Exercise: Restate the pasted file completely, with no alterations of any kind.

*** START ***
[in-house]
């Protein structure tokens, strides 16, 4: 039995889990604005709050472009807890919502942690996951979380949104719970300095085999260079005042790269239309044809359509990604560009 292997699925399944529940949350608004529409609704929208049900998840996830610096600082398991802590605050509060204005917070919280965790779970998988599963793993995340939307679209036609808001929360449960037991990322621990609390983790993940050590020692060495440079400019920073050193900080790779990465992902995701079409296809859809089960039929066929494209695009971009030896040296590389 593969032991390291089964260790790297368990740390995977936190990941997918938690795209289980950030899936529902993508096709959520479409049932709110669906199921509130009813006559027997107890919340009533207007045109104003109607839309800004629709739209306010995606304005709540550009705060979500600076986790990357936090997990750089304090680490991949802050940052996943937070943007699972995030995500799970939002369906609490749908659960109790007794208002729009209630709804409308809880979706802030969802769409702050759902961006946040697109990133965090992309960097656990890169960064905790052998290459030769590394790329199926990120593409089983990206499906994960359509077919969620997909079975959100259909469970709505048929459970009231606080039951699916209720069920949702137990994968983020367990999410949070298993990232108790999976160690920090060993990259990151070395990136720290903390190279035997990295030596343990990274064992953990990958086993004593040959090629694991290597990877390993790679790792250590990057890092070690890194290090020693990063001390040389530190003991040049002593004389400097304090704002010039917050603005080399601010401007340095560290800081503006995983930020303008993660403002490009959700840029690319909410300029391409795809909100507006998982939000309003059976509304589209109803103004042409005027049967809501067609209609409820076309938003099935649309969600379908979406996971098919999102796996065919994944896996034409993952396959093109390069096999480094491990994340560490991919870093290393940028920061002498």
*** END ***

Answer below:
[in-house]
């Protein structure tokens, strides 16, 4: 039995889990604005709050472009807890919502942690996951979380949104719970300095085999260079005042790269239309044809359509990604560009 292997699925399944529940949350608004529409609704929208049900998840996830610096600082398991802590605050509060204005917070919280965790779970998988599963793993995340939307679209036609808001929360449960037991990322621990609390983790993940050590020692060495440079400019920073050193900080790779990465992902995701079409296809859809089960039929066929494209695009971009030896040296590389 593969032991390291089964260790790297368990740390995977936190990941997918938690795209289980950030899936529902993508096709959520479409049932709110669906199921509130009813006559027997107890919340009533207007045109104003109607839309800004629709739209306010995606304005709540550009705060979500600076986790990357936090997990750089304090680490991949802050940052996943937070943007699972995030995500799970939002369906609490749908659960109790007794208002729009209630709804409308809880979706802030969802769409702050759902961006946040697109990133965090992309960097656990890169960064905790052998290459030769590394790329199926990120593409089983990206499906994960359509077919969620997909079975959100259909469970709505048929459970009231606080039951699916209720069920949702137990994968983020367990999410949070298993990232108790999976160690920090060993990259990151070395990136720290903390190279035997990295030596343990990274064992953990990958086993004593040959090629694991290597990877390993790679790792250590990057890092070690890194290090020693990063001390040389530190003991040049002593004389400097304090704002010039917050603005080399601010401007340095560290800081503006995983930020303008993660403002490009959700840029690319909410300029391409795809909100507006998982939000309003059976509304589209109803103004042409005027049967809501067609209609409820076309938003099935649309969600379908979406996971098919999102796996065919994944896996034409993952396959093109390069096999480094491990994340560490991919870093290393940028920061002498």